We’re making some progress, but we have quite a ways to go.
In a recent study conducted by USC Annenberg Inclusion Initiative (pdf), 2017 showed a notable increase in black filmmakers within the top 100-grossing movies of that year. Fourteen percent of the directors in that coveted group were black, which is a 270 percent increase over 2017 and a 200 percent increase since 2007.
A “whopping” 16 black directors helmed projects in the top 100 movies of 2018, which is a record within the entire timeframe of the study, according to Daily News.
“All of the activism and attention surrounding the issue of diversity, inclusion, and belonging has shown that the time has come,” said Dr. Stacy L. Smith, co-author of the study, entitled Inequality in 1,100 Popular Films: Examining Portrayals of Gender, Race/Ethnicity, LGBT & Disability from 2007 to 2017 (pdf). “This is the first time we’re reporting a major change in representation behind the camera.”
It’s true, #OscarsSoWhite certainly placed the drive toward inclusiveness at the forefront in a way we hadn’t seen before. And yet, how far have we actually come?
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Women, in general, were given the shitty end of the 2018 top 100-grossing movie stick, with only four women sitting in the director’s chair in this high moneymaking group. Only one of those four was black: Ava DuVernay, for A Wrinkle in Time.
“Women aren’t given as many chances to be hired again by studios, and that makes it more difficult for women to see this as a career path they can pursue in order to provide for themselves and feed their families,” noted study co-author Dr. Katherine Pieper.
Of the 1,200 top-grossing films between 2007-2018, only 4.3 percent of all directors were female. Intersectionality played a key role here, too, because only five were directed by black women, three by Asian women, and one by a Latina, IndieWire confirmed.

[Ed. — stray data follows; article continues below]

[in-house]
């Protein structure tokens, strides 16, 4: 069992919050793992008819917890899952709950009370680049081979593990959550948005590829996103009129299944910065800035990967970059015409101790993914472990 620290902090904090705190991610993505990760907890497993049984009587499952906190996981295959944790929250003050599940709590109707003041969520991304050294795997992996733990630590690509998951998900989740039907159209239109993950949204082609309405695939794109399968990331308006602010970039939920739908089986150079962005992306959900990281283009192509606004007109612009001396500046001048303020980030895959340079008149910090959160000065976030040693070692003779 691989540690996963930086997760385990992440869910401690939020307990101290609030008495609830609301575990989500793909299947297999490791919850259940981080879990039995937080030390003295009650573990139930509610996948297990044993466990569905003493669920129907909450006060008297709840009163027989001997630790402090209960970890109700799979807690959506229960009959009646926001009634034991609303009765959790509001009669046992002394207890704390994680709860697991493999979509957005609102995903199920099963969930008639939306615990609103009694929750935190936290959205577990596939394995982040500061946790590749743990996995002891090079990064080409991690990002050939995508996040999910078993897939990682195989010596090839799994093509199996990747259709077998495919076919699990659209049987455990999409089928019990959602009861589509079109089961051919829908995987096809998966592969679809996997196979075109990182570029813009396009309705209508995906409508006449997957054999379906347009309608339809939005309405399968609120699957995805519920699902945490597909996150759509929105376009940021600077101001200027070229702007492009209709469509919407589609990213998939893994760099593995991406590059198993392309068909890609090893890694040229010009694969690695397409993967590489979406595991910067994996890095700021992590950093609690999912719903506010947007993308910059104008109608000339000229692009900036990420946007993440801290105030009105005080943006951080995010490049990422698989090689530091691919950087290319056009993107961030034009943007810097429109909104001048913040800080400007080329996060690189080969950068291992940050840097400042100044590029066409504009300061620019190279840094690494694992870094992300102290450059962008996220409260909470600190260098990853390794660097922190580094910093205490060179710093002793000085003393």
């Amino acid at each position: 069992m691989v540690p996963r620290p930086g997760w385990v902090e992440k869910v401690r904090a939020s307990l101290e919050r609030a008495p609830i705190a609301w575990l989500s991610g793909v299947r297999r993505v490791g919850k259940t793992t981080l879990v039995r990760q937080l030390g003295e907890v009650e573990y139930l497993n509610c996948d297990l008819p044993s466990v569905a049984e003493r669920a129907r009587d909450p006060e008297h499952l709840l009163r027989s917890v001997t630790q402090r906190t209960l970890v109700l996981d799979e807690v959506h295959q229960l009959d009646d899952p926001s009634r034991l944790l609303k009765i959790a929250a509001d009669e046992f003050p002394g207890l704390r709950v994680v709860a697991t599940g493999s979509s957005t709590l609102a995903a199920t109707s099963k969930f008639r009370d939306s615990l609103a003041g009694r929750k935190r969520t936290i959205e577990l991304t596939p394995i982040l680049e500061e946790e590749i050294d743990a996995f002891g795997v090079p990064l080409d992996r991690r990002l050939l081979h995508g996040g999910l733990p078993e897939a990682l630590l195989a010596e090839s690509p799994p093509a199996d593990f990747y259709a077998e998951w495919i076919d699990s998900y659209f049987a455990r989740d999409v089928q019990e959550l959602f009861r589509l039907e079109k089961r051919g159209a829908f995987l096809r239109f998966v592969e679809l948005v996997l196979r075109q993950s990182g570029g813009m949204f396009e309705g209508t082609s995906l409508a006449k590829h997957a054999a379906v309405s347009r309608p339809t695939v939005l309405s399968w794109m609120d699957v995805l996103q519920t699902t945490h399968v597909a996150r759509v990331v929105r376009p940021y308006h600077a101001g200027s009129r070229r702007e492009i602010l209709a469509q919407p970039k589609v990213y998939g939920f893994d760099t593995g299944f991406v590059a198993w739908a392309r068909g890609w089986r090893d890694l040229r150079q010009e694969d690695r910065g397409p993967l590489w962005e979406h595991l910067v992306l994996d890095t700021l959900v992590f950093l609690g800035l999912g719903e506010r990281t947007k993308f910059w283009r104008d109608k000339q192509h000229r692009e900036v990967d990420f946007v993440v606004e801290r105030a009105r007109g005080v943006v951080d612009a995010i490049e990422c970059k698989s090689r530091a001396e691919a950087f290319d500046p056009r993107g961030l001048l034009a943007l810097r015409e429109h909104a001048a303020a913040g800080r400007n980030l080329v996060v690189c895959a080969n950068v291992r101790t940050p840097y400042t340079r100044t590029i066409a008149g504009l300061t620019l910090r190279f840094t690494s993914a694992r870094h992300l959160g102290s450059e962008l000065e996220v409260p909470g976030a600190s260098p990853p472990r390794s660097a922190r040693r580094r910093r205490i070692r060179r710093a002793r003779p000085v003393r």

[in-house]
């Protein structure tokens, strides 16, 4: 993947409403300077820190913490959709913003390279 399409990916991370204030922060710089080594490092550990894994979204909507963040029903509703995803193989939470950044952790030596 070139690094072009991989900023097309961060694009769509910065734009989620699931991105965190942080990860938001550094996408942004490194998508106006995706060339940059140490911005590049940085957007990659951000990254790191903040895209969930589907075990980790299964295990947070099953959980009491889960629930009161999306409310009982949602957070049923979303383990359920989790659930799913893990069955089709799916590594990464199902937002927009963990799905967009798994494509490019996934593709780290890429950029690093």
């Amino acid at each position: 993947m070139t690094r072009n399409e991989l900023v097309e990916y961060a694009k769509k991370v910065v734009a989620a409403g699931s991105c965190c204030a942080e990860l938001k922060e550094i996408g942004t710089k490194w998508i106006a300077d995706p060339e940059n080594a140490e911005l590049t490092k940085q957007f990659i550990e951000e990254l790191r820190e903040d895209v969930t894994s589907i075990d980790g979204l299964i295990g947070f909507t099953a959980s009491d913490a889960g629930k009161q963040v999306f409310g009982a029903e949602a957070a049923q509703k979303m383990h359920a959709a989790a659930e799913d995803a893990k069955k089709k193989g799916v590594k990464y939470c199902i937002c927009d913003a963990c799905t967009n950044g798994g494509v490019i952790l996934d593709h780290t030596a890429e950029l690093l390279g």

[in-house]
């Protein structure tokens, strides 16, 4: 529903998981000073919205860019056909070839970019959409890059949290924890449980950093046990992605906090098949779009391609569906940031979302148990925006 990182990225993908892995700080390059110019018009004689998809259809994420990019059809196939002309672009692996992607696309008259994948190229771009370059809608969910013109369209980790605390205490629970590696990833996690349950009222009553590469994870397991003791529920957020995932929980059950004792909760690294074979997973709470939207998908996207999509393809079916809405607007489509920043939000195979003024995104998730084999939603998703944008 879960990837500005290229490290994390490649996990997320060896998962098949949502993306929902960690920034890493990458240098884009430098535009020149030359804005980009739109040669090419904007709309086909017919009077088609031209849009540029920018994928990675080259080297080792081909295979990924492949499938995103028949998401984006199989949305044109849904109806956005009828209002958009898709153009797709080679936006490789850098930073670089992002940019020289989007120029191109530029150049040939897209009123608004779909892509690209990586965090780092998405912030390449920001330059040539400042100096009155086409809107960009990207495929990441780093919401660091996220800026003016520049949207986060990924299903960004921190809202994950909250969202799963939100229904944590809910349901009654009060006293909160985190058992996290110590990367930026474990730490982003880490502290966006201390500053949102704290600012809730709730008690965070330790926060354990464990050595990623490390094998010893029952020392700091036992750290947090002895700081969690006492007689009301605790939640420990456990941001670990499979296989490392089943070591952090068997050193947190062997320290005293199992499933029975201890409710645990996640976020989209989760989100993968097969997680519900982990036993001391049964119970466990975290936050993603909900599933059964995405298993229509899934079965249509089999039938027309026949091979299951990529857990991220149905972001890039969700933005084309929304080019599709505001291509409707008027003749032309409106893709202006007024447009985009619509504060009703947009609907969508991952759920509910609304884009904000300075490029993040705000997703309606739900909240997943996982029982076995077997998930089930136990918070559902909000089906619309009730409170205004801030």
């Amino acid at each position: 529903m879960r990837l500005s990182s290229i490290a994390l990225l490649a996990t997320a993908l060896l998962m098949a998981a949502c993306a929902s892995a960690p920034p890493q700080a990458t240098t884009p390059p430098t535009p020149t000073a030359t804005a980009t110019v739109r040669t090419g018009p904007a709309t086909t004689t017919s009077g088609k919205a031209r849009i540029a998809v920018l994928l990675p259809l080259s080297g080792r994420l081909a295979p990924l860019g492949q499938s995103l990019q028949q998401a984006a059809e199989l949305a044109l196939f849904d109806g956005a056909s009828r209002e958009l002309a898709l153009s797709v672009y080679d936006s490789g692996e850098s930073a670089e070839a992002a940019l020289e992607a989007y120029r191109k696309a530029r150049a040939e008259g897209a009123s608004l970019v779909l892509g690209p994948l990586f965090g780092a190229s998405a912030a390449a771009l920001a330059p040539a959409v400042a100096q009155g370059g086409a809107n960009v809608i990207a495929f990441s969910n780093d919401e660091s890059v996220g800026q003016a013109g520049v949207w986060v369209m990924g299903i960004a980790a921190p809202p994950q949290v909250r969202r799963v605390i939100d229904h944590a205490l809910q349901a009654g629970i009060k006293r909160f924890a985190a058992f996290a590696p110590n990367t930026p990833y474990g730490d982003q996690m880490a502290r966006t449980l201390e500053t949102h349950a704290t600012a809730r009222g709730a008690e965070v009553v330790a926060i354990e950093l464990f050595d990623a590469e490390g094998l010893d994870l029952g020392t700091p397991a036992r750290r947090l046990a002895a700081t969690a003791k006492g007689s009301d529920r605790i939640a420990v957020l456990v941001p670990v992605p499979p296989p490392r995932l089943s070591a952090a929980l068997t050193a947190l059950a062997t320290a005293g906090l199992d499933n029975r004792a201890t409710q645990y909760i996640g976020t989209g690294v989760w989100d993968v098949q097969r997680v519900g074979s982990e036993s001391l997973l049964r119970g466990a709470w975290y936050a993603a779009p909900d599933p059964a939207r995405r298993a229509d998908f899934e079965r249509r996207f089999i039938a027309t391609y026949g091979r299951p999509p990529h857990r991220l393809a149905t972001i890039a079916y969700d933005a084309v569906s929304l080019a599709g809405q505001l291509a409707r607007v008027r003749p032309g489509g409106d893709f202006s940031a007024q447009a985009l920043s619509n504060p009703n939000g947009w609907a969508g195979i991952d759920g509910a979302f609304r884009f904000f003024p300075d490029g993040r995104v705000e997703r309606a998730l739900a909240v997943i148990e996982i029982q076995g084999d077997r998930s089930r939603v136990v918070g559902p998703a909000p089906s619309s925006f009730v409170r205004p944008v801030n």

Because representation matters, it’s important to name names. The black women directors who served as auteurs behind the top-grossing films between 2007-2018 are:
DuVernay gets the crown for having two of the top-grossing films in the last twelve years, as Selma ranked in the top-100 in 2014. As a champion of black women in filmmaking, I’m sure this is bittersweet for DuVernay, since she’s always here for more black women getting their deserved shine at the helm.
Another troubling statistic: Only 18 percent of producers behind the top 300 movies of the last three years were women, with only 1.6 percent being women of color. Producers identifying as men of color represented 9.8 percent during that same timeframe.
If we get into other crew members behind the camera, Variety pointed out:
The numbers were even starker when it came to below-the-line positions, the term for crew members who aren’t producers, writers, or directors. Men comprised 97% of cinematographers, 84.5% of editors, 81.7% of production designers, and 97.7% of composers.
Would trying to pick out the black women in the mix raise my blood pressure? It’s very likely.
Do better, Hollywood.